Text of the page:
Australia on Thursday rejected a proposal by a Washington-based think tank to base a nuclear aircraft carrier strike group on Australia's west coast as part of a shift of U.S. military might to the Asia-Pacific region.
A Pentagon-commissioned report by the Center for Strategic and International Studies on repositioning U.S. forces in the region suggested relocating an aircraft carrier from the U.S. East Coast to an Australian naval base south of the city of Perth.
But Defense Minister Stephen Smith said Thursday that while negotiations were under way to increase U.S. navy access to Australia's Indian Ocean base, HMAS Stirling, it would never become a U.S. military base.
"We have made it crystal clear from the first moment — we don't have United States military bases in Australia. We don't see the need for that," Smith told Australian Broadcasting Corp. television.
Smith said the think tank's proposal was not endorsed by the U.S. government.
"It's a suggestion by an independent think tank. It's not one we're proposing to take up," he said.
The report said more than $1 billion would need to be spent to make HMAS Stirling capable of becoming a home port to a nuclear carrier that would become the flagship of a carrier strike group.
Such a group would typically include two guided missile cruisers, two or three guided missile destroyers, two nuclear-powered submarines, a supply ship and up to nine squadrons of aircraft.
The Australian base would give the United States a second carrier strike group in the Asia-Pacific, the first with an existing Japanese home port in Yokosuka.
Washington has been forging closer military ties with countries in the region and has announced that 60 percent of the U.S. Navy's fleet will be based in the Asia-Pacific by 2020, up from less than 55 percent now.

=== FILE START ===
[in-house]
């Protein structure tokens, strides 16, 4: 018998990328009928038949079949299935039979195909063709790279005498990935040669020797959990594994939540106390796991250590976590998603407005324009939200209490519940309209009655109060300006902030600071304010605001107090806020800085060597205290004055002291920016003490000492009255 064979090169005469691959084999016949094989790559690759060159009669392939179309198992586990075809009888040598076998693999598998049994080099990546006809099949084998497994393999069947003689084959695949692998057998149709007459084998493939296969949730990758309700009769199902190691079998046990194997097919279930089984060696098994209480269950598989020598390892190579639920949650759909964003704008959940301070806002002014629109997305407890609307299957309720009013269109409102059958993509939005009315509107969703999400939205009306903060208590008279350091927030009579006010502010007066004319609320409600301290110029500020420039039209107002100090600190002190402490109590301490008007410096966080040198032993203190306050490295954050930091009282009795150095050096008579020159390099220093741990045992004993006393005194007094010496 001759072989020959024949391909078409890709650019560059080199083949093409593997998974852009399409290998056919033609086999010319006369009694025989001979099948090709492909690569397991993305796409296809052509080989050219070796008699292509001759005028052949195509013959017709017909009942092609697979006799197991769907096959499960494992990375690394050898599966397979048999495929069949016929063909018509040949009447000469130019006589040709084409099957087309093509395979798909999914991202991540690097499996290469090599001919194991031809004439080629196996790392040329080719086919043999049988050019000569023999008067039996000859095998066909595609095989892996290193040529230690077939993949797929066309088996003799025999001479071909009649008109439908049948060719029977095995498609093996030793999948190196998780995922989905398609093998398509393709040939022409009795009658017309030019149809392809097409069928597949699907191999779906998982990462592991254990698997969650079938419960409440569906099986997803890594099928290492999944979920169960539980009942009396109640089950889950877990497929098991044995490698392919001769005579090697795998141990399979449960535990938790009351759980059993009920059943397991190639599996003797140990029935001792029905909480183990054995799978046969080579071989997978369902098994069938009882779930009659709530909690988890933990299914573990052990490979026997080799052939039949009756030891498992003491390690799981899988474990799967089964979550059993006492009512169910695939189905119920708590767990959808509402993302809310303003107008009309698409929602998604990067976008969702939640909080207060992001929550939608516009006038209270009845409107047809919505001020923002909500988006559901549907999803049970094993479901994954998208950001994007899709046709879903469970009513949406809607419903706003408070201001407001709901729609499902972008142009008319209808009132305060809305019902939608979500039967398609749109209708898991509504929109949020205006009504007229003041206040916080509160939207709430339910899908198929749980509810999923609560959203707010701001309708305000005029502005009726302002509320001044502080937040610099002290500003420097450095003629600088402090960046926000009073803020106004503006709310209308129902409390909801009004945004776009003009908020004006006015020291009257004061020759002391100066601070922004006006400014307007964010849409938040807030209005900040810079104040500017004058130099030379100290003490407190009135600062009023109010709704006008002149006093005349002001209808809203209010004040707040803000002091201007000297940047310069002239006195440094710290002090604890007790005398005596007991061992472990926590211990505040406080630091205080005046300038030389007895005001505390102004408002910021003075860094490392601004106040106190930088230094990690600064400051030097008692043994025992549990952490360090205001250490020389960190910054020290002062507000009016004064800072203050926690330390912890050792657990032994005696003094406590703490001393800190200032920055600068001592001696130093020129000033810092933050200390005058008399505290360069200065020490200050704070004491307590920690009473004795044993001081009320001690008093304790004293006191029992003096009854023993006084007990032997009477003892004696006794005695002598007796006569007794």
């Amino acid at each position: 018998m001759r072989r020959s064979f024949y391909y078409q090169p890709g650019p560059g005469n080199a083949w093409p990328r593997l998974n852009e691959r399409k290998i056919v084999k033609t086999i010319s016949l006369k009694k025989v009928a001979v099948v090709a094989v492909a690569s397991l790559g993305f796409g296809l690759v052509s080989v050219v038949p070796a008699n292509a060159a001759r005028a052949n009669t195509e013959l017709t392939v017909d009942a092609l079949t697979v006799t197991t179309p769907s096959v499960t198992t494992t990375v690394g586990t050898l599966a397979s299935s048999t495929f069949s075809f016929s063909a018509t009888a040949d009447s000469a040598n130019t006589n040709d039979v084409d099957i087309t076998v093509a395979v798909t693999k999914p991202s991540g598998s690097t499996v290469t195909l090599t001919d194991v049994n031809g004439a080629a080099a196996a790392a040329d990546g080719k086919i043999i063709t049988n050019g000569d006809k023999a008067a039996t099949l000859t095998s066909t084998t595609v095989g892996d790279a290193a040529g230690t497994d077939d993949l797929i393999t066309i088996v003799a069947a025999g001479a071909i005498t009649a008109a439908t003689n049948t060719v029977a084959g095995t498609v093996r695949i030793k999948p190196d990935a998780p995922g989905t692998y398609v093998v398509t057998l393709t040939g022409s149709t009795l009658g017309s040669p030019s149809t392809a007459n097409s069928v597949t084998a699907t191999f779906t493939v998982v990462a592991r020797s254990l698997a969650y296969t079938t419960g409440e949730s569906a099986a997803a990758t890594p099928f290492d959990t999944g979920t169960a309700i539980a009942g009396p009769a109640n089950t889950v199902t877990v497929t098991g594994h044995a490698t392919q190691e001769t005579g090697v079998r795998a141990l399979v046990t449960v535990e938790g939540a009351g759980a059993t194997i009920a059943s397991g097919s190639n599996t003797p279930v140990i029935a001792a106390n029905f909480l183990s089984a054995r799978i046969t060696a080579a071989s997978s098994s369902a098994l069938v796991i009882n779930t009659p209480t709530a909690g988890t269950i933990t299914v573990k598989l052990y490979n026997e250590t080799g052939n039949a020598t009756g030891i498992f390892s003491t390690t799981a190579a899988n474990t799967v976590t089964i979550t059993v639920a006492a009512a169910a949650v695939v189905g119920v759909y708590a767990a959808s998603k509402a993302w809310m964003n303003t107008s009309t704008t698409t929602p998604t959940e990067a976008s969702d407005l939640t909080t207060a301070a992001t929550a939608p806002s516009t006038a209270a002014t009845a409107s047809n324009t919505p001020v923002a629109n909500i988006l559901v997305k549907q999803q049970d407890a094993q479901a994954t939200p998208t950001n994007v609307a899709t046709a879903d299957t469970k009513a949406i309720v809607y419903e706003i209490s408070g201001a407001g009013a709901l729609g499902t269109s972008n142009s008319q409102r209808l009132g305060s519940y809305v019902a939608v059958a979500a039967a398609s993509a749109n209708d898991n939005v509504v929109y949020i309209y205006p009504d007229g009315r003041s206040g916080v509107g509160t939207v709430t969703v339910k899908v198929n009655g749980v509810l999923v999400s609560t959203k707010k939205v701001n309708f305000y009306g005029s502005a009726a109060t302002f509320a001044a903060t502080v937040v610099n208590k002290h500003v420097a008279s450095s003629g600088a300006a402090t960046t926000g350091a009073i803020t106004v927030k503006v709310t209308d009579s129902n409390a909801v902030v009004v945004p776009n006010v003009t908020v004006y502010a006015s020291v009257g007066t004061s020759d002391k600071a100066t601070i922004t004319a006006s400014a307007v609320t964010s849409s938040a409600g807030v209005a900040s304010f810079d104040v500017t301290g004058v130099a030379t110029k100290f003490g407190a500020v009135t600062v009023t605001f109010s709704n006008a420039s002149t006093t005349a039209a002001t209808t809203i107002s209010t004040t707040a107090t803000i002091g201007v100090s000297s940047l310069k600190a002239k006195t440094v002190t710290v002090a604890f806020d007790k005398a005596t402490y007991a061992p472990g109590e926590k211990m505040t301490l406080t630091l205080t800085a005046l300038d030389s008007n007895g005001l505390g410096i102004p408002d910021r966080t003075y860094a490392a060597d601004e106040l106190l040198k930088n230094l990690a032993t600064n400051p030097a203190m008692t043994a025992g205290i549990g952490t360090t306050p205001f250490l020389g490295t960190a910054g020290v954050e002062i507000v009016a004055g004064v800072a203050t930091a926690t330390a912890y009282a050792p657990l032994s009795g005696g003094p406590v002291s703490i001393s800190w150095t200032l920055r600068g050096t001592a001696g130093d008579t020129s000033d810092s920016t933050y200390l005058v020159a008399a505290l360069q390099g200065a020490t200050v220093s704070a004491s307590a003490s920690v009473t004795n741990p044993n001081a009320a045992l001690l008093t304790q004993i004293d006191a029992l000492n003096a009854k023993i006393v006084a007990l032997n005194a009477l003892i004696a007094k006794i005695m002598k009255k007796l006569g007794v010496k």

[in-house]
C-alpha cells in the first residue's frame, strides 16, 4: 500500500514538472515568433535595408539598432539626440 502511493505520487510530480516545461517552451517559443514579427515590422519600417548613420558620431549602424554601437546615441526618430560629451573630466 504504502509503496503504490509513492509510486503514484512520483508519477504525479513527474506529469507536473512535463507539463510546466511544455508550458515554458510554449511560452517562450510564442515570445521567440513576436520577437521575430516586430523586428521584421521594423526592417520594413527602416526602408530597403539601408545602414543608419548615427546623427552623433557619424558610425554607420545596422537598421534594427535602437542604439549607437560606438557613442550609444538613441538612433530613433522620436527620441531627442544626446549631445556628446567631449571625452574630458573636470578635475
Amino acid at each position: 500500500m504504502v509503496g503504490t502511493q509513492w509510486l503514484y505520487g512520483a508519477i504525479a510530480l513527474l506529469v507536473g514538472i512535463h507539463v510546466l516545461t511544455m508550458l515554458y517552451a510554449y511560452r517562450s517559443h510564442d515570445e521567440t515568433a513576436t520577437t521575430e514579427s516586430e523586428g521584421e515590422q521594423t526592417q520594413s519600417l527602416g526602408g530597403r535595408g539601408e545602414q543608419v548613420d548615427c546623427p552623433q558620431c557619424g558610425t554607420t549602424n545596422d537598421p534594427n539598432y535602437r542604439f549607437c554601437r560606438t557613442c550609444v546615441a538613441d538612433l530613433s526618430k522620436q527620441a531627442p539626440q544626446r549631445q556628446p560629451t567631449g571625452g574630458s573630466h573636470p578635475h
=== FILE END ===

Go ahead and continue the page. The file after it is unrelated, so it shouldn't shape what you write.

Australia is a staunch U.S. ally and the only country to fight alongside the Unites States in every major conflict since the start of the 20th century.
Washington and Canberra announced late last year an agreement on closer military cooperation in which up to 2,500 U.S. Marines would rotate through a joint military training hub in the northern Australian city of Darwin. The U.S. Air Force will also make greater use of airfields and bombing ranges in the Australian Outback.
China — Australia's most important trade partner — has blasted the closer bilateral military ties as a return the Cold War divisions that risked the peace and security of the region.
Hugh White, head of Australian National University's Strategic and Defense Studies Center, noted that American combat troops had not been based in Australia since World War II and said that was unlikely to change in the future.
He said Chinese objections were the major reason why Australia was unlikely to ever allow U.S. bases on its soil.
"The government was surprised that China reacted as negatively as it has to the decision to have Marines rotate deployments through Darwin, and I think they'll be very careful not to risk further displeasure from China by doing anything that suggests they're supporting a U.S. military buildup in Asia," White said.
"There's a concern that the more the U.S. builds up its military posture in the Western Pacific as part of President Barack Obama's pivot to Asia, the higher the risk that the U.S.-China relationship will become more competitive, more adversarial, more hostile, and that pushes Australia close to the point of having to make a choice between the U.S. and China, and that's something we badly want to avoid," he said.
The U.S. in recent decades has had three exclusive military intelligence communication bases in Australia. But they were targeted by protesters, and with pressure from Australian governments became joint U.S.-Australian facilities.
The only one remaining is the top secret Joint Defense Space Research Facility at Pine Gap in central Australia.